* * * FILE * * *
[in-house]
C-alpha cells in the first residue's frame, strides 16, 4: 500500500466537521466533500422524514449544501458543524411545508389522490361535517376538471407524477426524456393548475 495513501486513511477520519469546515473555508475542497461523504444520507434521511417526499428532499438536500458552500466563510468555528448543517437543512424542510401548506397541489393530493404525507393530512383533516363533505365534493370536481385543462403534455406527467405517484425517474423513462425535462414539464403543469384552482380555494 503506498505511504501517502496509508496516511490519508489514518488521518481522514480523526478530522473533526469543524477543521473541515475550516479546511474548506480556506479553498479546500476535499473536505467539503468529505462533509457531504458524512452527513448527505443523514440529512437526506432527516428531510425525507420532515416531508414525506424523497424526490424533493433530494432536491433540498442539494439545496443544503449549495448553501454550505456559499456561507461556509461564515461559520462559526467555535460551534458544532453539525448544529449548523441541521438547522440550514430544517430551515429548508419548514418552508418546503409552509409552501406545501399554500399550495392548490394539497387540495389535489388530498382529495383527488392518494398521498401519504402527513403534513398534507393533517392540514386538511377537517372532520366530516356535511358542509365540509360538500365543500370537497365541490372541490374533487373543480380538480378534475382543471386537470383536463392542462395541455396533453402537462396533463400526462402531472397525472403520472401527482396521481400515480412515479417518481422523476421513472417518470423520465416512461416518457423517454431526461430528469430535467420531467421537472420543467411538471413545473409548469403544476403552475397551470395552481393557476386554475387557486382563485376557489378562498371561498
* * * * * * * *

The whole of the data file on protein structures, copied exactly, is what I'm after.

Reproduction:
[in-house]
C-alpha cells in the first residue's frame, strides 16, 4: 500500500466537521466533500422524514449544501458543524411545508389522490361535517376538471407524477426524456393548475 495513501486513511477520519469546515473555508475542497461523504444520507434521511417526499428532499438536500458552500466563510468555528448543517437543512424542510401548506397541489393530493404525507393530512383533516363533505365534493370536481385543462403534455406527467405517484425517474423513462425535462414539464403543469384552482380555494 503506498505511504501517502496509508496516511490519508489514518488521518481522514480523526478530522473533526469543524477543521473541515475550516479546511474548506480556506479553498479546500476535499473536505467539503468529505462533509457531504458524512452527513448527505443523514440529512437526506432527516428531510425525507420532515416531508414525506424523497424526490424533493433530494432536491433540498442539494439545496443544503449549495448553501454550505456559499456561507461556509461564515461559520462559526467555535460551534458544532453539525448544529449548523441541521438547522440550514430544517430551515429548508419548514418552508418546503409552509409552501406545501399554500399550495392548490394539497387540495389535489388530498382529495383527488392518494398521498401519504402527513403534513398534507393533517392540514386538511377537517372532520366530516356535511358542509365540509360538500365543500370537497365541490372541490374533487373543480380538480378534475382543471386537470383536463392542462395541455396533453402537462396533463400526462402531472397525472403520472401527482396521481400515480412515479417518481422523476421513472417518470423520465416512461416518457423517454431526461430528469430535467420531467421537472420543467411538471413545473409548469403544476403552475397551470395552481393557476386554475387557486382563485376557489378562498371561498